It should go without saying that the attempt to contain Russia and Iran by an authoritarian regime in Azerbaijan – consistently judged as less free than the regimes it is designed to contain – is a self-defeating premise. Yet this persistent belief continues to characterize U.S. policy toward Azerbaijan and has led Washington to ignore Azerbaijan’s ethnic cleansing of the entire Armenian population of Nagorno-Karabakh last year and its continued occupation of sovereign Armenian territory. As a result, the United States, contrary to its own proclaimed foreign policy goals, has abandoned Armenia’s young democracy to the whims of Azerbaijan’s authoritarian regime. Ironically, in its misguided efforts to appease the Baku regime, the West has emboldened Azerbaijan with impunity—and counterintuitively undermined U.S. interests in the region.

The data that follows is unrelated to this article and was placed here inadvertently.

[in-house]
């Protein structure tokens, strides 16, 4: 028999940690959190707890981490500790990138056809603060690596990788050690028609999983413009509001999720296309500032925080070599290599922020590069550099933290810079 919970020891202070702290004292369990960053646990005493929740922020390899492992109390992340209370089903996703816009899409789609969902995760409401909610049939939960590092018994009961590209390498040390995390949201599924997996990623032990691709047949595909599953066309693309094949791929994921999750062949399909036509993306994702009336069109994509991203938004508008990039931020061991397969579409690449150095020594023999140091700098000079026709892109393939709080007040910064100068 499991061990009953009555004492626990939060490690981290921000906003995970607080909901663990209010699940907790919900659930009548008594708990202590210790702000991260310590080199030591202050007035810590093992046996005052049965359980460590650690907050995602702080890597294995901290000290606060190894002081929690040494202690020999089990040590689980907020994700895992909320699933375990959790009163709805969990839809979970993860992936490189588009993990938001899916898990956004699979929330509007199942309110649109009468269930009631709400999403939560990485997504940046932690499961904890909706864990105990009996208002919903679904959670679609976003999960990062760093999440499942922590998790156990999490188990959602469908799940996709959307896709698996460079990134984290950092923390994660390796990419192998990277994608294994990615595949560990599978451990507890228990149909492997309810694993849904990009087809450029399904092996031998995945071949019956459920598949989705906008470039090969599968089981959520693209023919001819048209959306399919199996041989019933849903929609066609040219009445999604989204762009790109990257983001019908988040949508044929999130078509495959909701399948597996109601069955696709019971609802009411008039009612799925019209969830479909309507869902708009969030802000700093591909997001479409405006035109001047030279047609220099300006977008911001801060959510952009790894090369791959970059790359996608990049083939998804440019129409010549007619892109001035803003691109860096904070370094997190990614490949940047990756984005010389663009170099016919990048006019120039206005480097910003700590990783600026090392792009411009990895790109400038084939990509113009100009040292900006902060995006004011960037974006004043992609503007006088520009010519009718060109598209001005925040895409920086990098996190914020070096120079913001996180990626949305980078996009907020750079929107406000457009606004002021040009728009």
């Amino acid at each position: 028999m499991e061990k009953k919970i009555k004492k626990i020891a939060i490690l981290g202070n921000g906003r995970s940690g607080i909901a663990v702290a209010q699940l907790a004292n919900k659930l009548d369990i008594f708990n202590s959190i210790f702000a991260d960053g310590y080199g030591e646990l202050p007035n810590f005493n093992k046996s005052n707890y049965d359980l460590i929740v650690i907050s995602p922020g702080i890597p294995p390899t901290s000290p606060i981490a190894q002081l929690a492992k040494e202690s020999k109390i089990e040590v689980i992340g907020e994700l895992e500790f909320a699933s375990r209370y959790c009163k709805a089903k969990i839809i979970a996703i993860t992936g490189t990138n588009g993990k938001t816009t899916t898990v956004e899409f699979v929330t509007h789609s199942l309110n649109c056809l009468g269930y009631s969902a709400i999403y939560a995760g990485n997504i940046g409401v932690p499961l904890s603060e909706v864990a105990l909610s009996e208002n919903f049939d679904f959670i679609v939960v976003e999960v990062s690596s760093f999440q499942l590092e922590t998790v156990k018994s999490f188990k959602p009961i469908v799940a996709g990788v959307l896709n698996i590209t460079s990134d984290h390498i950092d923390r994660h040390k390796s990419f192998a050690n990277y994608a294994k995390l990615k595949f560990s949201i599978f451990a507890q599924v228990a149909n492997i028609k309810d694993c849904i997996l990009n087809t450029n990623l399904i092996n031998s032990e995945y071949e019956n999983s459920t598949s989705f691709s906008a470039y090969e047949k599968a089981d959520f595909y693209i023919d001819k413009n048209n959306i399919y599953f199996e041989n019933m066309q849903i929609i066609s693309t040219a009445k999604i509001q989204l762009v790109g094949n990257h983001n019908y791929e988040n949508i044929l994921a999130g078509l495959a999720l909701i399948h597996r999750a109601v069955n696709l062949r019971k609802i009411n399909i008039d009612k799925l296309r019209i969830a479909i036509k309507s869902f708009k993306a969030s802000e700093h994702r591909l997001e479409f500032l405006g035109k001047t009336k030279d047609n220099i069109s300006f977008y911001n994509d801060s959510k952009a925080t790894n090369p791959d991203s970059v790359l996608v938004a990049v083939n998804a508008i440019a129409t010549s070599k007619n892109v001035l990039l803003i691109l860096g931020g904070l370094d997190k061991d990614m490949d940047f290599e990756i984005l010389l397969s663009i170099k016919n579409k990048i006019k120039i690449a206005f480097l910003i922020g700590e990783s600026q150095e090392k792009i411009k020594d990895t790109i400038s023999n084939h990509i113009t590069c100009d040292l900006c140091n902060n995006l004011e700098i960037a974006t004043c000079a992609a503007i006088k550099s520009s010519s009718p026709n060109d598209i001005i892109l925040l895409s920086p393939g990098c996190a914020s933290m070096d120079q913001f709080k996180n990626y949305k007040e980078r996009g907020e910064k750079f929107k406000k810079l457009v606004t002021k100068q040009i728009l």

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As a matter of principle, Cuellar’s alleged transgressions should have warranted strong action regardless of which government he was scandalously involved with. But the fact that Cuellar appears to have chosen to act on behalf of a regime engaged in the torture of prisoners of war, the execution of civilians, the systematic destruction of Armenian cultural heritage, and the blockade and forced displacement of 150,000 Armenian civilians last year shows contempt not only for our democratic process, but also for the principles of human rights and international law that supposedly underpin American foreign policy.

In light of the seriousness of the charges against Cuellar, both Republicans and Democrats must realize that there is much more at stake than control of the House of Representatives. As the US undermines its credibility on the world stage amid its abject failure to uphold the principles of democracy and human rights that it holds so dear, its refusal to deport Cuellar to Azerbaijan – and other abusive regimes – merely signal that American democracy is for sale. .